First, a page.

The fact that they are both on the same line also makes it easier to read them as a single unit that corresponds to “update the information about the longest word”.
Computing all lengths in batch
One thing that bothers me a bit is that the assignment this_length = len(word) inside the for loop looks bad.
I am not very good at describing what I feel, but I do feel it looks ugly, so I look for ways of removing it.
One thing that comes to mind is computing the lengths of all the words beforehand, and then iterating over those as well.
This could be done in several ways.
For example, one could use a list comprehension to compute all lengths before the loop and then use the built-in zip to traverse words and corresponding lengths at the same time:
def get_longest(words): longest, length = "", 0 word_lengths = [len(word) for word in words] for word, word_length in zip(words, word_lengths): if word_length > length: longest, length = word, word_length return longest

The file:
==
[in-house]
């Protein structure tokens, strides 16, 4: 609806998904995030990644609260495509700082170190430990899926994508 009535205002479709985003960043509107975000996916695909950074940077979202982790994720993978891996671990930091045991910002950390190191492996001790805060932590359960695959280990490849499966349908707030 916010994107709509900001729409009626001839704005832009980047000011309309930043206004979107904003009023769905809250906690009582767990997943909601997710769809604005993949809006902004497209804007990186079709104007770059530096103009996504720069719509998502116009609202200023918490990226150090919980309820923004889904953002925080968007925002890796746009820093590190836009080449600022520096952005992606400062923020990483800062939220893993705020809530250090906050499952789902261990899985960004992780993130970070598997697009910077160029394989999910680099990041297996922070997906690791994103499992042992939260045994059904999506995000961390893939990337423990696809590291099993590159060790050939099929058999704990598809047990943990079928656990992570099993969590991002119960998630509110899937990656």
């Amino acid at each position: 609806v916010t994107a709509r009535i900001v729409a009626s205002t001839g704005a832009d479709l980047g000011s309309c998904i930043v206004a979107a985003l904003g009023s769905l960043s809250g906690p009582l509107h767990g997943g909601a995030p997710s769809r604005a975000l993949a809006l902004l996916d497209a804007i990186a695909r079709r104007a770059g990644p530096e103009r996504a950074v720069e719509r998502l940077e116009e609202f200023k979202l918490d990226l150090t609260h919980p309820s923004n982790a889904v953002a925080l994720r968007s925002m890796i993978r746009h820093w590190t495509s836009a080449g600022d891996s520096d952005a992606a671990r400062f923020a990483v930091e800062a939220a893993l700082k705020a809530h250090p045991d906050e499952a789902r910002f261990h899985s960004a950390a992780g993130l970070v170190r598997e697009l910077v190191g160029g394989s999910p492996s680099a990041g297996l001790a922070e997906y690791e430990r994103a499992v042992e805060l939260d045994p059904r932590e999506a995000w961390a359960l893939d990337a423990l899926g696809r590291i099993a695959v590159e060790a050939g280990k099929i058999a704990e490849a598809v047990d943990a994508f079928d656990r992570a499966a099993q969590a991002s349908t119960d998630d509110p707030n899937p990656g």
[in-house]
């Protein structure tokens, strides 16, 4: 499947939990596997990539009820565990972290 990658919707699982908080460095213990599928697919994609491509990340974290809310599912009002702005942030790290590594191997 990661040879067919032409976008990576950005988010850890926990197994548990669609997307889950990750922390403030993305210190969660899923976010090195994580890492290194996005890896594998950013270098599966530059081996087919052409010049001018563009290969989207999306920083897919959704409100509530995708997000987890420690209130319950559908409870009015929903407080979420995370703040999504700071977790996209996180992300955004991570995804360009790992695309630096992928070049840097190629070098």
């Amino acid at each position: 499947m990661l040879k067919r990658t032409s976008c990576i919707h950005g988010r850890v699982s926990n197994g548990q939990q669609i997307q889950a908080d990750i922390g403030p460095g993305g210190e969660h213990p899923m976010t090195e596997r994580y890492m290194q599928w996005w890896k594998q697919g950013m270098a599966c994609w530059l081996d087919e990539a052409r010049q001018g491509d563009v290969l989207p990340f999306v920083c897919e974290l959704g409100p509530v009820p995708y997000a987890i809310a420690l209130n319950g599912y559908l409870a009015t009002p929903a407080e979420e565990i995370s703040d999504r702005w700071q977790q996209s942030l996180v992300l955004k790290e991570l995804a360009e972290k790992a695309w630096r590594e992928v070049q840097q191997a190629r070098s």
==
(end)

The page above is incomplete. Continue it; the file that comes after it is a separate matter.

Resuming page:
(If you do not know list comprehensions, let me tell you my book “Comprehending Comprehensions” teaches you list comprehensions from A to Z with 200+ practical exercises.)
By computing all lengths beforehand, I feel like the for loop now has more space to express its purpose, which is to find the longest word of all.
Another alternative way of computing all lengths beforehand is by using the built-in map: